Wild Cat is the eighth book in the Leopard series by Christine Feehan. This series has really been improved with each book, and I loved Wild Cat and the previous couple of novels as well. The stories have become much more engrossing than the earliest ones, and I love the community feel when there are different characters mixing together.
If you are familiar with Feehan’s other series, you will notice that the Leopard books are much more erotic and sexual than the others, which are fairly tame (at least by my standards). I love this aspect and the pseudo-bdsm nature of the relationships.
Wild Cat features one of the heroes for whom we have been long awaiting a love story: Elijah Lospostos. Here are the deets of the book.
A simple request for Siena Arnotto: deliver a gift to her grandfather’s friend. One look at Elijah Lospostos, hard-bodied and stripped to the waist, and Siena succumbs to a feline stirring she never felt before, and to Elijah’s reckless and pleasurable demands. But when that pulse-throbbing moment ends in the murder of an unexpected intruder, Elijah accuses the shaken and confused Siena of setting him up.
Then Siena discovers the truth of her Leopard heritage, of the secrets in her grandfather’s inner circle, and the sinister plot of revenge that has put her in jeopardy. When Siena’s grandfather is assassinated, she realizes the only man she can trust is Elijah. Now as her Leopard rises from within, Siena and Elijah share not only an animal instinct for survival—but a desire so raw and wild it may be the only thing that can save them.
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(Please note that this review contains minimal spoilers. I did my best to leave out the big things and any spoiler you find is from one of the first handful of chapters).
Wow, does Elijah Fuck The Hell Up. He doesn’t really “do” gravelling either to make amends. The arrogant bastard just decides that Sienna should forgive him because he regrets his actions, and more or less bullies her into doing so.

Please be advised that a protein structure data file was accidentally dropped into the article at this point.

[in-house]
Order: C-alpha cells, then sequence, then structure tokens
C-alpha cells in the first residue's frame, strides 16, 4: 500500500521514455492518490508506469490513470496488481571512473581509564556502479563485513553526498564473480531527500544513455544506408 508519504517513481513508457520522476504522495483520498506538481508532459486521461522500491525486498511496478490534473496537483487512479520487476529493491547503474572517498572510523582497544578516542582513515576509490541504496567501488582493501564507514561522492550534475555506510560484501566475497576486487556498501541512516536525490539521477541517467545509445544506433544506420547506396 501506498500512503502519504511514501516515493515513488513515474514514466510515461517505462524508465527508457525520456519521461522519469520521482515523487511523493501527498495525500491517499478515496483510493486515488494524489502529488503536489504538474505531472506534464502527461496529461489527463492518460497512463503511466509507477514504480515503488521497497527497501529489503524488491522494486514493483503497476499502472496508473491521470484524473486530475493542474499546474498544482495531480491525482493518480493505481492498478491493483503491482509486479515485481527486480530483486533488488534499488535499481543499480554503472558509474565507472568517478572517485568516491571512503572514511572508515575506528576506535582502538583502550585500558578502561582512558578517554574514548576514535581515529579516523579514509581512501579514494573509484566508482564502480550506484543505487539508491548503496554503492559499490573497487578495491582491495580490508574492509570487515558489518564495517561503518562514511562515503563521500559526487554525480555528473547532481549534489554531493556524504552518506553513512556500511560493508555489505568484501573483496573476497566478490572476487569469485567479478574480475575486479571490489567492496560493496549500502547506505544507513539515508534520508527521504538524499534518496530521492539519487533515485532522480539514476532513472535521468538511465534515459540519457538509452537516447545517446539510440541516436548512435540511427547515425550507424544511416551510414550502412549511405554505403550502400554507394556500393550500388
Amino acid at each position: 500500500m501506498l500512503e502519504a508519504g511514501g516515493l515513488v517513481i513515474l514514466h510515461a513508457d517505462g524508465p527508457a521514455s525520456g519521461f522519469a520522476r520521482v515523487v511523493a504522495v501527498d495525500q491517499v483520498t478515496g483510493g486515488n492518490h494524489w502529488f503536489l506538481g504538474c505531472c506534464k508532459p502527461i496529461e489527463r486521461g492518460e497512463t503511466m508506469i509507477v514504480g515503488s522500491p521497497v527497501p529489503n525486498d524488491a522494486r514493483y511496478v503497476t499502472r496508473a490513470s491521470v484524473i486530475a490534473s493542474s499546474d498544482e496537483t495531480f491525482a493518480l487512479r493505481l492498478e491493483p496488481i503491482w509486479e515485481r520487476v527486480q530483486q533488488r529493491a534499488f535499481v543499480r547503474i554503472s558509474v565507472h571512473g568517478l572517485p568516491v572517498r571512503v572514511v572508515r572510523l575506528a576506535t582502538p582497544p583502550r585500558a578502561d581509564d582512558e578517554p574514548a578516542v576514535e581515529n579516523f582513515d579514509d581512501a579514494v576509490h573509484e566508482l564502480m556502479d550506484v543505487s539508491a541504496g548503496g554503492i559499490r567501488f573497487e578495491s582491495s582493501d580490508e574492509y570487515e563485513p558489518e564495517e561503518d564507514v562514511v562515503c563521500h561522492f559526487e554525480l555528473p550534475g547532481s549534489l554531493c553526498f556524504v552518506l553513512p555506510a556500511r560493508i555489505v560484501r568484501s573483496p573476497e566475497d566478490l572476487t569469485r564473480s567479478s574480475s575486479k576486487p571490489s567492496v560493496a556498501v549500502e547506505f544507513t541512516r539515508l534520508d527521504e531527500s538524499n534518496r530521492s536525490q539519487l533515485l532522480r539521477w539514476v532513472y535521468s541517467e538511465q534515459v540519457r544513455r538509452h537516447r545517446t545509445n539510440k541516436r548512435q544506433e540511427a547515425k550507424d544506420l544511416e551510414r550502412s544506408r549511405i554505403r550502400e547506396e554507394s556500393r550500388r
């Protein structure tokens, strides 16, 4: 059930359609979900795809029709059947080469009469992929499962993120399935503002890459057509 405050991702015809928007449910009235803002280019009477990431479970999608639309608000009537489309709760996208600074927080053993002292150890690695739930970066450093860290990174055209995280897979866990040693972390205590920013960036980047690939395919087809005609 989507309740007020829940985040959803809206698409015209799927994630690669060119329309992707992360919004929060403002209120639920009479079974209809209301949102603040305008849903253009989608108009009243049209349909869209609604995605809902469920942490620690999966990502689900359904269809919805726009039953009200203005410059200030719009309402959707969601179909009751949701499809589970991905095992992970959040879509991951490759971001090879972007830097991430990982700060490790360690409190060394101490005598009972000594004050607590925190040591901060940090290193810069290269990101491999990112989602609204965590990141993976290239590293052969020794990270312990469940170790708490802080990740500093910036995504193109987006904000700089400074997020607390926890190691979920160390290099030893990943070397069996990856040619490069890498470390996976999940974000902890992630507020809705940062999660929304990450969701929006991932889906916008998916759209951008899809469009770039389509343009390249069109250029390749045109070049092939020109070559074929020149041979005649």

My last two sentences probably make Elijah sound absolutely irredeemable, right? Well, not quite. He didn’t physically harm her. He humiliated Sienna and caused her to lose all confidence and trust in herself which is arguable worse, but I’m more willing to accept this because it is not the result of a gender imbalance.
Also, in his (incorrect) understanding of the situation, Elijah did believe that Sienna had just tried to assassinate him. So ya, I’d probably do a whole lot more in that situation than just throw a naked woman out of my house and call her a few choice terms. And he does his damnedest to protect her after realizing his mistake.
Some of the readers who interact on the author’s social media and website are really not fans of the Leopard series. The sex is too headed or the men too overbearing. They maintain that this is emotional abuse, claims that were commonly thrown at this book, and the previous. I wholeheartedly disagree.
I love the story and the characters. It was sweet to see Sienna integrate into his world by mixing with past heroines, and I wish that Drake and Eli had had expanded roles. This is one that I would read again and again.
If you are looking for a book that exemplifies the type of simpering romance where the hero caters to the heroine’s every whim, these are not the books for you. If you like pushy alphas who lead in a relationship and are incredibly possessive of their ladies, we’ve probably found your niche.
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